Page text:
ok...i have this new kayak,now what?

-- Last Updated: May-20-09 11:51 AM EST --

ok...i posted last week that i have a new p+h scorpio lv-16'.7".happy happy i said. well i just signed up for a paddle refinement class...10 days from now.in the mean time i'm working on trying to make this boat behave without the use of the skeg.hmmm, not sure how much is me and how much is the boat. i'm sure it's both. hope i didn't just drop alot of bucks for the wrong boat! i'm using it on small lakes and want to venture out to some bigger lakes that have rough water.some day trips on the big rivers etc... and an occasional trip to the sea.i understand about the rocker shape etc.. of the boat. i don't want to rely on a skeg all the time i want to learn about paddling the boat right 1st. but on a quiet lake am i going to have to use the skeg no matter what? any advised would be appreciated.

Learn to paddle
without the skeg. That’ll force you to learn different strokes, leaning, edging etc.

My 18’ artisan has a skeg and I rarely use it. Does come in handy when the wind kicks up.


You should only have to use the skeg if your in a crosswind. I have a Swift Saranac 146 w/skeg and the only time i use it is when the wind kicks up a bit.


– Last Updated: May-20-09 3:03 PM EST –

"in the mean time i'm working on trying to make this boat behave without the use of the skeg."

What kind of behavior are you having trouble with?

I just paddled a Scorpio LV at a demo day and thought it tracked much straighter than my own boat.

Jeez, already questioning the “boat”!


You know how the old saying goes…

RIGHT-LEFT-RIGHT-LEFT…you’re in the (kayak) ARMY now!You’re right behind a (paddle) PLOW. YOU’LL go straight you…

It ain’t the boat.

add wind from the side…add skeg.


Just pay attention in class
As above, it isn’t the boat. You just need to learn to paddle. Yes in crosswind a skeg can make life easier, but even my relatively skeg-dependent Vela spends most of the time with it retracted.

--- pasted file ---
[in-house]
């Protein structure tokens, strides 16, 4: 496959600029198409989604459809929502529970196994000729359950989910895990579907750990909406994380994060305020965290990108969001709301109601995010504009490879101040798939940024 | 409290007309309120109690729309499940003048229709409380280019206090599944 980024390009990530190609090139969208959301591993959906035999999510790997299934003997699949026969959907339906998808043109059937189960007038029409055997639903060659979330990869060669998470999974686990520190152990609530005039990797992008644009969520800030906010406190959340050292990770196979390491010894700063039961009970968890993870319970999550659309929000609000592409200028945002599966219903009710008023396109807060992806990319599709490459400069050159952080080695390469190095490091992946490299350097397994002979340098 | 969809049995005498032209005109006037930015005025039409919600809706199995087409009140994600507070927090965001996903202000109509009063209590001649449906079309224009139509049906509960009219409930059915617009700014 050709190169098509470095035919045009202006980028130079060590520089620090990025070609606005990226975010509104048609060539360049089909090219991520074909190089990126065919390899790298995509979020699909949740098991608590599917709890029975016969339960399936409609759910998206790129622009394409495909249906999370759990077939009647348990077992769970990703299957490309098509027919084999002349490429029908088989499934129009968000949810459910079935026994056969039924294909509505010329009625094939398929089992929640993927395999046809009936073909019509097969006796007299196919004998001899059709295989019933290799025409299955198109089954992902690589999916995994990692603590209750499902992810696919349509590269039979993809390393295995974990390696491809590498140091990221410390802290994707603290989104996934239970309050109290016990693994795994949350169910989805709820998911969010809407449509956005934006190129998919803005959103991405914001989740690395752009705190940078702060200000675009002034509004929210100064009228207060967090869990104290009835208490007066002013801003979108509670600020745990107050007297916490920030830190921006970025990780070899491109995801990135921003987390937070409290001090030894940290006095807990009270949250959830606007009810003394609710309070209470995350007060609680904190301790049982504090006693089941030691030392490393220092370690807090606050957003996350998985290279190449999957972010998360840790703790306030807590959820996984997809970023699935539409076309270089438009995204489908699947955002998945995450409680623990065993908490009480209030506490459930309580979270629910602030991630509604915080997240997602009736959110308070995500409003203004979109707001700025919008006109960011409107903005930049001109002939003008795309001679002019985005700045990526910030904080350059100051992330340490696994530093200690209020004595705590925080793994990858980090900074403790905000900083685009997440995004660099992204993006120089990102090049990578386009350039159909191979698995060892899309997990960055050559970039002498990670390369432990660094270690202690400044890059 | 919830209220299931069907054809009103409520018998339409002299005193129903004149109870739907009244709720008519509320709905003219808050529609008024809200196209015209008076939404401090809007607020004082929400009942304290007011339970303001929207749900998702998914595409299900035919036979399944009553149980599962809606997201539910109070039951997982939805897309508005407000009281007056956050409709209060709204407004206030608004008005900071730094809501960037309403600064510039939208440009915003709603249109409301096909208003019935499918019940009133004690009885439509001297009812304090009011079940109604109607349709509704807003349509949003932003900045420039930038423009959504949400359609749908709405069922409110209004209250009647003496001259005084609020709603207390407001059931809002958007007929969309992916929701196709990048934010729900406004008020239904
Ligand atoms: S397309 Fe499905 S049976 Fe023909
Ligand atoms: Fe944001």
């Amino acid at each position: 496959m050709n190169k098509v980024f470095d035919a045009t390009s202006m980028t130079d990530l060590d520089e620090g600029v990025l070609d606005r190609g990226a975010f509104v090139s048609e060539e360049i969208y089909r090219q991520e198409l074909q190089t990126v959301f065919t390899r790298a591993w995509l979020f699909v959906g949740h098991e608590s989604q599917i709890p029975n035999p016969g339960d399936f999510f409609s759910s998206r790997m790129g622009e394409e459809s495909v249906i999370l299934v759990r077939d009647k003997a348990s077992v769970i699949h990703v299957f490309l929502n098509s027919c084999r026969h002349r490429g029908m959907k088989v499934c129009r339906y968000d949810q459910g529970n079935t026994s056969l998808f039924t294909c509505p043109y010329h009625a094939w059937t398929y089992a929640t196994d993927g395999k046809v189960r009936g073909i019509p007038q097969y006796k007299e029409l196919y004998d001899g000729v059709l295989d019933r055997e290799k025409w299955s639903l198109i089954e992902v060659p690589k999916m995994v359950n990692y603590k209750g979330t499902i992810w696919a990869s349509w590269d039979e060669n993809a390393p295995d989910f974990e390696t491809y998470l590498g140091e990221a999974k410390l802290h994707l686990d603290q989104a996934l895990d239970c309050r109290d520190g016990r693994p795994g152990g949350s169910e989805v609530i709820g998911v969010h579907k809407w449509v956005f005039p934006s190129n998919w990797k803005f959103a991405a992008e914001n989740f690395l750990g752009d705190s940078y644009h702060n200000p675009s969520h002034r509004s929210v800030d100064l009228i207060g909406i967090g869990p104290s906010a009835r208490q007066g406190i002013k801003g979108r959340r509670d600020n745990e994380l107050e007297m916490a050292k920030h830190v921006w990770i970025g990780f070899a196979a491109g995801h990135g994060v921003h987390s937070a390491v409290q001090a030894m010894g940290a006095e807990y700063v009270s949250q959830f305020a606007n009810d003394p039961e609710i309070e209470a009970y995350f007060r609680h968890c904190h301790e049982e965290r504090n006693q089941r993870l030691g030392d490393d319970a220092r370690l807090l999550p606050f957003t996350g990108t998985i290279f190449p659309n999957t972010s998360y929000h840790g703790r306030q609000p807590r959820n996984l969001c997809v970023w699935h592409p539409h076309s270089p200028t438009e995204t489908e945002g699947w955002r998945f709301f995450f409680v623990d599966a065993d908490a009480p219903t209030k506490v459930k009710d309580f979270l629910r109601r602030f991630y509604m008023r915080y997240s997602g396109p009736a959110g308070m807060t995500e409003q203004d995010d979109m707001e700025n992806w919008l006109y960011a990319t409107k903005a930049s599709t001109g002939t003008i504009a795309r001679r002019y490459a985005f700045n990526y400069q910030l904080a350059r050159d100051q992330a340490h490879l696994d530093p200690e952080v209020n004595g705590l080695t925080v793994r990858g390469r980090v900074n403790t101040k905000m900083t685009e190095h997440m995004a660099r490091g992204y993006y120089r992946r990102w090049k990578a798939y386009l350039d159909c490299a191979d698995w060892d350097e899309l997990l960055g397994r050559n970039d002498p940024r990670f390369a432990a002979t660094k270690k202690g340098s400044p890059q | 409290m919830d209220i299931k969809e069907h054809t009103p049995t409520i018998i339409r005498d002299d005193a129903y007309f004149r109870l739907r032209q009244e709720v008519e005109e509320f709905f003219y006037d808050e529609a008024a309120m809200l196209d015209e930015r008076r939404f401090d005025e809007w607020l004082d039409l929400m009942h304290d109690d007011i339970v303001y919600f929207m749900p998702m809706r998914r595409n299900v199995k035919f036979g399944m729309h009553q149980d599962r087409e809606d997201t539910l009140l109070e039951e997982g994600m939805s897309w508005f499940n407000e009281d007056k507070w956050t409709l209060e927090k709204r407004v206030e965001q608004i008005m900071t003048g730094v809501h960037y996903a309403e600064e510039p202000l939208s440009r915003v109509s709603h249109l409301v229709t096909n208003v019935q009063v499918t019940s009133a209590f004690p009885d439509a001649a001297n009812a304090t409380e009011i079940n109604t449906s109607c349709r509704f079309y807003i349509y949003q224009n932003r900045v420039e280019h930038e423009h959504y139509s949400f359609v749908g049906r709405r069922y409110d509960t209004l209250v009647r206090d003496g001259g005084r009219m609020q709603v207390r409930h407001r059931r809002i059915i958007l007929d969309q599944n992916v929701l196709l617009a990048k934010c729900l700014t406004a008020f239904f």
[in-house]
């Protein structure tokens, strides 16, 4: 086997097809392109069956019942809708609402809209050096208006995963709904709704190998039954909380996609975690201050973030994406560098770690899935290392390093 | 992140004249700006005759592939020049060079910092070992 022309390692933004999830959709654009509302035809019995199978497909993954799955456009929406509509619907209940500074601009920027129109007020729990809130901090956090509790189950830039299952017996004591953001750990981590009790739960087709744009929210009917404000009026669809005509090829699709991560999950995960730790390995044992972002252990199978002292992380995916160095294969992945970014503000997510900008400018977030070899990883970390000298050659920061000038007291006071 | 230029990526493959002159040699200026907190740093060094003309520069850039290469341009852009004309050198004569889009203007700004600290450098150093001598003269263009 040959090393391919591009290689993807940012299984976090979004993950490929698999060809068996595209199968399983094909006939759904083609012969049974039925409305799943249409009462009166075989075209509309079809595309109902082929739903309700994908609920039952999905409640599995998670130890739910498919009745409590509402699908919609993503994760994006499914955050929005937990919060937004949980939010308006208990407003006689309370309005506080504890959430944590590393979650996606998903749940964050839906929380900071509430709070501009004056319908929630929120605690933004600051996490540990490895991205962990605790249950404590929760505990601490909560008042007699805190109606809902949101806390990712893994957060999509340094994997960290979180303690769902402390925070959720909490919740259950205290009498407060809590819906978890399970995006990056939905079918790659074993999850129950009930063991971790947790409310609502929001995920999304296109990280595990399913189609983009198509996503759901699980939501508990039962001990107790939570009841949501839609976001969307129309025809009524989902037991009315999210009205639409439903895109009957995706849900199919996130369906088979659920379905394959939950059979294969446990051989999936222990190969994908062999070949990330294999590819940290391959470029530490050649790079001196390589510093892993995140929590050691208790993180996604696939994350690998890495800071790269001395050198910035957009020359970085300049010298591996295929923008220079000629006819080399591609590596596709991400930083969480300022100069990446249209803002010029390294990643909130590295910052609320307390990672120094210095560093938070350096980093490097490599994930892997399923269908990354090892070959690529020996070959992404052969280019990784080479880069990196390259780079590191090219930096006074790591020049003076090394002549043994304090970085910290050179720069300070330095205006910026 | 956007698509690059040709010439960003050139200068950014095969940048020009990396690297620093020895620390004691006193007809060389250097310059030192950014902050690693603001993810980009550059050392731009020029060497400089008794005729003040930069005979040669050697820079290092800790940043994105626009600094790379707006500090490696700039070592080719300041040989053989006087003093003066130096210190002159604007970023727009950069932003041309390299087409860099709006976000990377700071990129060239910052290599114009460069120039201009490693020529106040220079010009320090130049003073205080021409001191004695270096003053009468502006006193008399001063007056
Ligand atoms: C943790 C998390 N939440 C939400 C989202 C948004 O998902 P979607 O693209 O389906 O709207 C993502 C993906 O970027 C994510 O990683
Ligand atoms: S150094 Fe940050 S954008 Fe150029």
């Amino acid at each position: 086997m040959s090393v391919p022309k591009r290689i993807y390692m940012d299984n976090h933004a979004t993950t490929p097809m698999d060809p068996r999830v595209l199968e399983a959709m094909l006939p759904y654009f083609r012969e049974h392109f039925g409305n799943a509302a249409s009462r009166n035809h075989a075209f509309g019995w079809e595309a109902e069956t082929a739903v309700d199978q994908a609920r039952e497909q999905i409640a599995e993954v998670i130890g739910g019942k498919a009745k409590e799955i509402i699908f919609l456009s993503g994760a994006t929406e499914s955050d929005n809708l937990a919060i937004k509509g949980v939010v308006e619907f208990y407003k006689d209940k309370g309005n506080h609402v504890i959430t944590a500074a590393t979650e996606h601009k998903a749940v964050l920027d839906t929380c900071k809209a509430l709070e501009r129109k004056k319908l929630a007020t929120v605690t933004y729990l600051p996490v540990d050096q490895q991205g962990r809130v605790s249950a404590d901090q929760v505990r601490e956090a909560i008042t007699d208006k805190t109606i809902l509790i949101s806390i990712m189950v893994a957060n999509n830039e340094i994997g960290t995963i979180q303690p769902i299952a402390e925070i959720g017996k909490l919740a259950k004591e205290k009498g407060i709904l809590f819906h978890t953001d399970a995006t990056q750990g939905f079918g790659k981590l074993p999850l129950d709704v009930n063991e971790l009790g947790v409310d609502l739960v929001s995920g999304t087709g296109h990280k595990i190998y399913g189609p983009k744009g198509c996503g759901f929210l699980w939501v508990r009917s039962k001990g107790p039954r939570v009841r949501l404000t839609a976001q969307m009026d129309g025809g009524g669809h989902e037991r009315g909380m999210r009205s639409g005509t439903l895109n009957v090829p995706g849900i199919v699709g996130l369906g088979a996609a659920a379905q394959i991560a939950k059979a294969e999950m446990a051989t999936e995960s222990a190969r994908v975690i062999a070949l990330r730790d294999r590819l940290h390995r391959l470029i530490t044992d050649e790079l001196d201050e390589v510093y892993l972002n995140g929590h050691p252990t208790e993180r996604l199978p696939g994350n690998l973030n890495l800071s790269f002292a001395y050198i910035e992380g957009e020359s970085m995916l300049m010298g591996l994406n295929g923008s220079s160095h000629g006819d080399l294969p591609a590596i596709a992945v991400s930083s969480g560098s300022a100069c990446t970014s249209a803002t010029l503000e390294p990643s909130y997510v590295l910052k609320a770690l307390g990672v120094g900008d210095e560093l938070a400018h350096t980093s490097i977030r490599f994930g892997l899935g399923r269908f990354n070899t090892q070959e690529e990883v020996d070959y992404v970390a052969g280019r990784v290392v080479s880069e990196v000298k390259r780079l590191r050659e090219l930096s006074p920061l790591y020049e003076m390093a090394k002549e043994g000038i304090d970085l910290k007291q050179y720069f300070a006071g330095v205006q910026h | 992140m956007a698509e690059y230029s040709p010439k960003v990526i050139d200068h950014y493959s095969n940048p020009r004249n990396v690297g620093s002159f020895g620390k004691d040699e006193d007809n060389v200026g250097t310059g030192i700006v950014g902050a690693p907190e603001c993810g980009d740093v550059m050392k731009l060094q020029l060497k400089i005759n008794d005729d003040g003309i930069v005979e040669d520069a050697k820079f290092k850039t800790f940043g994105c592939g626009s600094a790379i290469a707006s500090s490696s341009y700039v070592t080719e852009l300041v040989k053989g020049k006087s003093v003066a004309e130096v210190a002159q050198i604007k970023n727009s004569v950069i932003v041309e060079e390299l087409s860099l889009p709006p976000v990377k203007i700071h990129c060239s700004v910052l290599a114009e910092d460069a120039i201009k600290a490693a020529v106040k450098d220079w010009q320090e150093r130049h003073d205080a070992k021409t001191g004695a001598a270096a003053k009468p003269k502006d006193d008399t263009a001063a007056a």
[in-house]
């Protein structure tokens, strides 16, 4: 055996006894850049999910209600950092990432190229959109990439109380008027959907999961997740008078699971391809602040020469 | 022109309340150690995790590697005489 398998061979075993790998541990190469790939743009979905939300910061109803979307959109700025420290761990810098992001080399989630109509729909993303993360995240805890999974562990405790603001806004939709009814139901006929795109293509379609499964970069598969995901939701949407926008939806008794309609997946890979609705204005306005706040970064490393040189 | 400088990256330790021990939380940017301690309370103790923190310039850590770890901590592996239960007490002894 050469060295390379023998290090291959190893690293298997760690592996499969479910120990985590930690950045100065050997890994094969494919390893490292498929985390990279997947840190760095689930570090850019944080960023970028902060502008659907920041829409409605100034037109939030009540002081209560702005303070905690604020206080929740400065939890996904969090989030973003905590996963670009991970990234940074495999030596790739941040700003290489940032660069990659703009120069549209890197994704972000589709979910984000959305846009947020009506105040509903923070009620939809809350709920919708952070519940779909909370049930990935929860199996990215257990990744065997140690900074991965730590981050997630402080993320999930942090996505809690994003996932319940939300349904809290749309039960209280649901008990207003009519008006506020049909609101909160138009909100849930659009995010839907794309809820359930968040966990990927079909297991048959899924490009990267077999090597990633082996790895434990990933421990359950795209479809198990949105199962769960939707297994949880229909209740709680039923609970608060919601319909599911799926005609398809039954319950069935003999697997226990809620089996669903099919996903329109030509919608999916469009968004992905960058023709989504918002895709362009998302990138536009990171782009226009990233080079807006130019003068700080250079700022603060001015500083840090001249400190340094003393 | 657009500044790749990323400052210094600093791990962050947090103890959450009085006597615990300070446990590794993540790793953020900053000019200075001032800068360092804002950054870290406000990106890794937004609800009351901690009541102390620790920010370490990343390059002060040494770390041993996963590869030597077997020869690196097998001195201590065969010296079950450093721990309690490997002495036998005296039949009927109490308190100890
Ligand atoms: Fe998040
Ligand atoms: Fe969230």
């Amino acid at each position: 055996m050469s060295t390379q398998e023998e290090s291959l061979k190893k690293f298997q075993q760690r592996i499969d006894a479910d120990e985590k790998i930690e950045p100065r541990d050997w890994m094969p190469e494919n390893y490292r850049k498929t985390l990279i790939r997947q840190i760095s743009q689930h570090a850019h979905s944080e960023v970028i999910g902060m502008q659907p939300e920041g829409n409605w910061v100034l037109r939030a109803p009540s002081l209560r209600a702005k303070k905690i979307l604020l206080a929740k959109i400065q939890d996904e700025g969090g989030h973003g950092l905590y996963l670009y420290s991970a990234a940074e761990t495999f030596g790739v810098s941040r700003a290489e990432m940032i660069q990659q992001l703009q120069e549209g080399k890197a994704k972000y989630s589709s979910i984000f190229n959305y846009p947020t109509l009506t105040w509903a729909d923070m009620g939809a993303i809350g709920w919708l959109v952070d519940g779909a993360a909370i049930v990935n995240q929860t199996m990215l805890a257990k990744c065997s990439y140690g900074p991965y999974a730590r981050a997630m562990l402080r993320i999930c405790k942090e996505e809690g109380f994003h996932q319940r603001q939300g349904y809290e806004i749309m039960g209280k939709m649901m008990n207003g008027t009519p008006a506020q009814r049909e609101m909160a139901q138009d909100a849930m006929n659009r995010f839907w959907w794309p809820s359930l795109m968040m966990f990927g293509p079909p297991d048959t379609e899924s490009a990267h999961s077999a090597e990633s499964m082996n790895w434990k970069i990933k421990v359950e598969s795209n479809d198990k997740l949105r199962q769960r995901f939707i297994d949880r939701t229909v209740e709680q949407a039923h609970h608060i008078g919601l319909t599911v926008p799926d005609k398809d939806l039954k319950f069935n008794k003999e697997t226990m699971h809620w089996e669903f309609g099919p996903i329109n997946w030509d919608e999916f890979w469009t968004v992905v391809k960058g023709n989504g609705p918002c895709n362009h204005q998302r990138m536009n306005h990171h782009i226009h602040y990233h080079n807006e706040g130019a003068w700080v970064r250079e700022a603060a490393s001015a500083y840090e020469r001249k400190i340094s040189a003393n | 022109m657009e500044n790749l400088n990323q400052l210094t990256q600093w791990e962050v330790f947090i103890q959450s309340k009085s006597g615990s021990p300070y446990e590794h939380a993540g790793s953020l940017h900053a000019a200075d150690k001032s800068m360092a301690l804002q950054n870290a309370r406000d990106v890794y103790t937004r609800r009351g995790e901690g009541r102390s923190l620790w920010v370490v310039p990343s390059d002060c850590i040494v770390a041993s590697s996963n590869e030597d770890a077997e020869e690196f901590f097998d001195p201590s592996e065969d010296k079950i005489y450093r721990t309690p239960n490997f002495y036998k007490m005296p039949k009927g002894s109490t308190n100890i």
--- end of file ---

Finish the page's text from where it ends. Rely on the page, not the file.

Just keep saying to yourself:

We don’t need stinking skegs!

Remember as a kid trying something umpteen times before you could do it perfectly without even thinking about it? All the while you called it play and having fun? Why as adults do we think just because we are going to do something for 15 minutes it should be perfect, automatic and simple?

Here’s your homework; Go Play!

You could be in the office with a stack of yearly review paperwork or some other unfun task like that.

If you want some guidance before the Paddle Stroke Refinement Class take a portable dvd player out with you on the dock and pop in Nigel Foster’s Sea Kayaking Series DVD #2 & 3 to watch snippets while afloat so you can put them directly into practice.

Don’t put the dvd player on deck! Saw someone do that with a jet ski. Didn’t work and he hit a piling to boot.

See you on the water,


The River Connection, Inc.

Hyde Park, NY


Some things to try…
Just go out and paddle in circles trying to use your whole upper torso and pushing on the foot pegs so you are not arm paddling. Make sure you are hanging onto the paddle evenly, so that you are not getting more leverage on one side than the other. Try to give equivalent force to strokes on both sides, then practice dynamic range in force, on each side adjusting power 1 to 10. Pay attention to how your weight is distributed in the kayak and that you are not leaning to one side a bit. Learn to do stern rudder strokes. Aim at a point on the horizon (or the other bank I guess) and practice keeping the nose on average pointing at the target. It just takes practice. You’ve bought a fine boat it should serve you well.

Couple of Tricks

– Last Updated: May-20-09 1:07 PM EST –